Our electric infrastructure is built out to make sure that at moments of peak demand (when everybody turns on their washing machines and their microwaves and their TVs), power still flows from generators to end users. But most of the time, demand is well below that peak and that infrastructure is effectively overbuilt. As demand starts to increase thanks to electrification, it will be much cheaper (not to mention environmentally and socially more responsible) to make better use of our existing infrastructure rather than overbuilding more. What does this look like? It looks like investing in energy storage that will allow us to put power into the grid when the grid needs it, the smart meters that will allow us to respond in real-time to changing conditions on the grid, and grid modernization that will help us upgrade and conserve all across the board.
The most powerful tool we have in the toolbox is the fact that we can shift electricity use from peak moments to off-peak moments. Of course, there are some uses for electricity that we can’t shift to off-peak times. We need lights when it’s dark. The fridge needs to run to keep the food cold. We want AC when it’s hot (by the way, heat pumps also provide cooling far more efficiently than room ACs). But cars sit around unused for 20 or more hours per day. An EV is the easiest electric appliance to manage. We can charge it when we’re sleeping and on weekends – times when the grid is “off-peak” and therefore unstressed. Using that spare grid capacity during those times is efficient and helps reduce costs for everyone.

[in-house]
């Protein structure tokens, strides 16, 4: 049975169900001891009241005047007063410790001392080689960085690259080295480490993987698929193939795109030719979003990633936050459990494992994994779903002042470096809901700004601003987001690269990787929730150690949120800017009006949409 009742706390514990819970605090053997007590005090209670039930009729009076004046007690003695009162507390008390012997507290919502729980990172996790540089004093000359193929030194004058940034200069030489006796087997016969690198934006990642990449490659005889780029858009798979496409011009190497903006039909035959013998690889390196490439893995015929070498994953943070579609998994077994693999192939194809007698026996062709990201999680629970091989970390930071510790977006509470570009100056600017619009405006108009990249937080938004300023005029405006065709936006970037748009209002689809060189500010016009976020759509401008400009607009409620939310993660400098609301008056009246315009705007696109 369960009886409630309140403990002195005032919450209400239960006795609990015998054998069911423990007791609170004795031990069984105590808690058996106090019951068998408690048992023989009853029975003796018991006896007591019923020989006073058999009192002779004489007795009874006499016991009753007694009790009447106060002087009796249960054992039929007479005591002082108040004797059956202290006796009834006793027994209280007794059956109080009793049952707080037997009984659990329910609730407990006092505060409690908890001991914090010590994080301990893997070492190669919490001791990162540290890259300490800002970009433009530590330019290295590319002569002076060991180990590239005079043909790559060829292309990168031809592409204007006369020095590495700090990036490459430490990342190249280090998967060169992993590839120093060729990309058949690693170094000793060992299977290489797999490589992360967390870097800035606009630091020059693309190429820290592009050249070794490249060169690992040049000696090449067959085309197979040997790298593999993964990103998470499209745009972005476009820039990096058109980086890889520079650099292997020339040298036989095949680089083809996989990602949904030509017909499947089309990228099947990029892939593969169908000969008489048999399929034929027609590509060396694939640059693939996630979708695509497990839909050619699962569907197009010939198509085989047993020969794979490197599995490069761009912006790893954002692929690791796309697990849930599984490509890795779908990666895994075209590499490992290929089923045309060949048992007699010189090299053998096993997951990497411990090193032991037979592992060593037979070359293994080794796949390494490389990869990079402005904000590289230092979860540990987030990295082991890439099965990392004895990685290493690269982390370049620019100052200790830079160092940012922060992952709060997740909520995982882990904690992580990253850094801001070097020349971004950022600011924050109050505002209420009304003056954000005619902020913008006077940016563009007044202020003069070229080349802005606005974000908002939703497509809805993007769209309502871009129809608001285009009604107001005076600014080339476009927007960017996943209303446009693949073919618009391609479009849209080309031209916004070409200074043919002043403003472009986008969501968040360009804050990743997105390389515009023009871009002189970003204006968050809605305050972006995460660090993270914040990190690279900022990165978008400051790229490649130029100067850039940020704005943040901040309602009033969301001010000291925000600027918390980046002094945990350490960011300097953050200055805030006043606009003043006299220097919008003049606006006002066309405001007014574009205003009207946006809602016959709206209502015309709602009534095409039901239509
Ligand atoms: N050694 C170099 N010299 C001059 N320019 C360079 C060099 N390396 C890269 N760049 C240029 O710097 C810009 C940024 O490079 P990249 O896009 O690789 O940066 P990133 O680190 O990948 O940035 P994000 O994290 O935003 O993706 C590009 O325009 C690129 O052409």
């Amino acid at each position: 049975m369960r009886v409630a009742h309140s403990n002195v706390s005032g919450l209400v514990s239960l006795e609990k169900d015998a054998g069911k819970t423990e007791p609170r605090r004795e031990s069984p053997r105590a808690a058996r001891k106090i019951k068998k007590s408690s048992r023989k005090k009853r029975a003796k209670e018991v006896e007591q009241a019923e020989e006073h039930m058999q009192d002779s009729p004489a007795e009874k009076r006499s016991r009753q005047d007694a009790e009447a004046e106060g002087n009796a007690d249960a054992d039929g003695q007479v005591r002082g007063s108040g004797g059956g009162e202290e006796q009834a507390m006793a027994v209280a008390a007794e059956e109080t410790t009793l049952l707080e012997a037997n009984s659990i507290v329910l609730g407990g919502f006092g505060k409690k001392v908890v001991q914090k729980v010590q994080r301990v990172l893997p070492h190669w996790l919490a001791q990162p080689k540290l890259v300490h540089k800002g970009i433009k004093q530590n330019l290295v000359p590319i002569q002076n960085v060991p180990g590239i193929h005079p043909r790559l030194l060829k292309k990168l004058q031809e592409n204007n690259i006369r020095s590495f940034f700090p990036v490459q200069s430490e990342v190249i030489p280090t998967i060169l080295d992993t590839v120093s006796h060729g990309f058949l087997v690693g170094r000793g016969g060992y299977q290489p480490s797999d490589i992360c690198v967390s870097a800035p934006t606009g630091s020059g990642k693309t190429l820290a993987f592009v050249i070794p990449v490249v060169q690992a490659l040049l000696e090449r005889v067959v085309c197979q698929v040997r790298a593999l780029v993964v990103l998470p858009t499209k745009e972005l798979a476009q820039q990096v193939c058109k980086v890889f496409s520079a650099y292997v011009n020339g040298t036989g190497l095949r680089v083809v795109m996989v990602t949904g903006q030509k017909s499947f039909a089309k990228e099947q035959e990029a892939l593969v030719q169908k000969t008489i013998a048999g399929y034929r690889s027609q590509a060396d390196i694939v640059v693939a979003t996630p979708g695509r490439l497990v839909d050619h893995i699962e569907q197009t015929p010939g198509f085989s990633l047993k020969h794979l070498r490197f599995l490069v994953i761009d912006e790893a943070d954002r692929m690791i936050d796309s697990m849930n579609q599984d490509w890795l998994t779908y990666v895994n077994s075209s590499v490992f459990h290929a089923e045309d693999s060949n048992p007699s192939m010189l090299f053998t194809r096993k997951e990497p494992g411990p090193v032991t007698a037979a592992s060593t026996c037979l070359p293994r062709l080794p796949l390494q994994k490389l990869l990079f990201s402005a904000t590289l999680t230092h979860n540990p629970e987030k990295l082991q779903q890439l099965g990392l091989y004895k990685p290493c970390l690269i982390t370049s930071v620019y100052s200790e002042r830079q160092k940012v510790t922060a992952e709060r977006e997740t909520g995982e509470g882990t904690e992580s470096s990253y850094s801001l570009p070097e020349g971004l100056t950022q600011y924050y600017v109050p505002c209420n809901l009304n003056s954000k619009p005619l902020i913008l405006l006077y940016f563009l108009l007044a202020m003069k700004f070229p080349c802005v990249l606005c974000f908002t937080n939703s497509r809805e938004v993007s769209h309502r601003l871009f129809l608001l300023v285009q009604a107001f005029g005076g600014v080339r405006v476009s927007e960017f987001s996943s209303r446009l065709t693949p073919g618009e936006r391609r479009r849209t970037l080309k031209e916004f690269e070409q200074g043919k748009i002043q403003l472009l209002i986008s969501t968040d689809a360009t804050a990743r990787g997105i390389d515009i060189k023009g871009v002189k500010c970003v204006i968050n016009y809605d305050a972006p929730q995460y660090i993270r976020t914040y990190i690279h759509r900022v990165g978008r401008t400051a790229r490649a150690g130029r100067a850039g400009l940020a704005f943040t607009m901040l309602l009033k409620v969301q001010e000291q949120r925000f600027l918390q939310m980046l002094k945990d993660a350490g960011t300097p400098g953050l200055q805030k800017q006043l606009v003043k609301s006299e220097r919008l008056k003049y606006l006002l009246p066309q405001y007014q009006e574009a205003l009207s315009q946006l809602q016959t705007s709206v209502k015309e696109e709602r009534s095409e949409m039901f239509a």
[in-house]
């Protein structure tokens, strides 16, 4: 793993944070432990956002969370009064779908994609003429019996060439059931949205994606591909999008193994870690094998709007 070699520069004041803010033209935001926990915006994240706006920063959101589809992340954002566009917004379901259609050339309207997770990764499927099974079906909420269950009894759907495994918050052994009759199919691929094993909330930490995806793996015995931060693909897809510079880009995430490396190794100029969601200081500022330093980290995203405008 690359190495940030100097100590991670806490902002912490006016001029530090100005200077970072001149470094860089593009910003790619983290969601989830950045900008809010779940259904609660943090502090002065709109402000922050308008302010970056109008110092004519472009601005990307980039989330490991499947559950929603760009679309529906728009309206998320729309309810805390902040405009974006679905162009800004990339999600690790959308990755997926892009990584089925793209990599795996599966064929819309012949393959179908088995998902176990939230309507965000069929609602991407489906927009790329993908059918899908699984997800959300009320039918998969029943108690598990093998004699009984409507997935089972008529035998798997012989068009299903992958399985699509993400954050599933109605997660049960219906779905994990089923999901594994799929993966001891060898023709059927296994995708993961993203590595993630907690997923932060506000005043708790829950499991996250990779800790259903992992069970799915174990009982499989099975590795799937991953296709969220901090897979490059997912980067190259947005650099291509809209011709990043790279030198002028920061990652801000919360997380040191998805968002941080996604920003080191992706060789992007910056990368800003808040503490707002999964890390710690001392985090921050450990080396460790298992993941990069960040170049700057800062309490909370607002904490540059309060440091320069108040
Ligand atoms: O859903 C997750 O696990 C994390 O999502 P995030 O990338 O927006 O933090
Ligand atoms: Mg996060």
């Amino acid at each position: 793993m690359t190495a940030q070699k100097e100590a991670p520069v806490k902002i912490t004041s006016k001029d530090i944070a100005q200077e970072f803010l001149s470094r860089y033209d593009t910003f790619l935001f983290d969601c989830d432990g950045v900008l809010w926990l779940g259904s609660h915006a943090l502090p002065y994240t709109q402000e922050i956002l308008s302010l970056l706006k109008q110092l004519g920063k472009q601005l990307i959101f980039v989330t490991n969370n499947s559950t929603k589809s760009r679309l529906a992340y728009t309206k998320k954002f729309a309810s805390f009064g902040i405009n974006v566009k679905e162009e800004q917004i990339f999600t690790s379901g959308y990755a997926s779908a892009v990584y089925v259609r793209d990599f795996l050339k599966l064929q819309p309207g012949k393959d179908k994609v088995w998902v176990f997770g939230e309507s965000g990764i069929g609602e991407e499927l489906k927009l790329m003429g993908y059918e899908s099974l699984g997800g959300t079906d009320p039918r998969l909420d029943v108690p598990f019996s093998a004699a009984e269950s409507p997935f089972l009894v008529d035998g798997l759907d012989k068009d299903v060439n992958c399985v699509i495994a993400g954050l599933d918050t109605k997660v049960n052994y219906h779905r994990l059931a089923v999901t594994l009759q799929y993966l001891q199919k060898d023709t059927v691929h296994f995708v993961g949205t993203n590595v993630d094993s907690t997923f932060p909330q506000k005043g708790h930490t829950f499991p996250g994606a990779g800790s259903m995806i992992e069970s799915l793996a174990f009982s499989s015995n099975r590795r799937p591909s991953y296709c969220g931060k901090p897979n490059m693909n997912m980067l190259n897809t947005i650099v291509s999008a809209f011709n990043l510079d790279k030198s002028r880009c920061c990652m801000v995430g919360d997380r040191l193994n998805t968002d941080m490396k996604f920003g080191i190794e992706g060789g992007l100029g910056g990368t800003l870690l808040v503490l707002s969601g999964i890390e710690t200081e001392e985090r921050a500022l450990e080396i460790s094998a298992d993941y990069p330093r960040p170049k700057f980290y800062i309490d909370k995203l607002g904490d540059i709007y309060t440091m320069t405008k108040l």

EVs are increasingly becoming equipped with “bi-directional charging,” which allows a car to feed power from its battery into a building, just like a stationary battery. Multiply a few million EVs in New England times batteries with 60 or more kilowatt hours of capacity and you’ve got a great resource for meeting demand during peak hours.
Of course, how fast and high energy use goes up will also depend upon a lot of things: how well buildings are insulated, how efficient the heat pumps are, and whether we can all learn to time our dishwashing and clothes washing too.
The Real Question: How Can We *Not*?
When people ask “how can we manage this?,” we want to ask “how can we not?” It’s a scientific fact that our consumption of fossil fuels causes health problems – sickness and morbidity. How will society pay for that? The answer is, unfortunately: we will do what we have always done – not internalizing those costs into the price of fossil fuels, but foisting those costs onto health insurance and the government and accepting as immutable the human suffering they cause.
Health issues aside, our consumption of fossil fuels is causing all kinds of economic, social, and political damage from hurricanes, rising sea levels, desertification, lower worker productivity due to an increasing number of heat waves – and so much more. Who will pay for all that? The answer is the same. We will.
So, for those who are nervous about the future of our grid as we make it greener and more dynamic, we say: We can do this. We just need to plan ahead for a change. What we cannot do is slow down the transition to clean energy.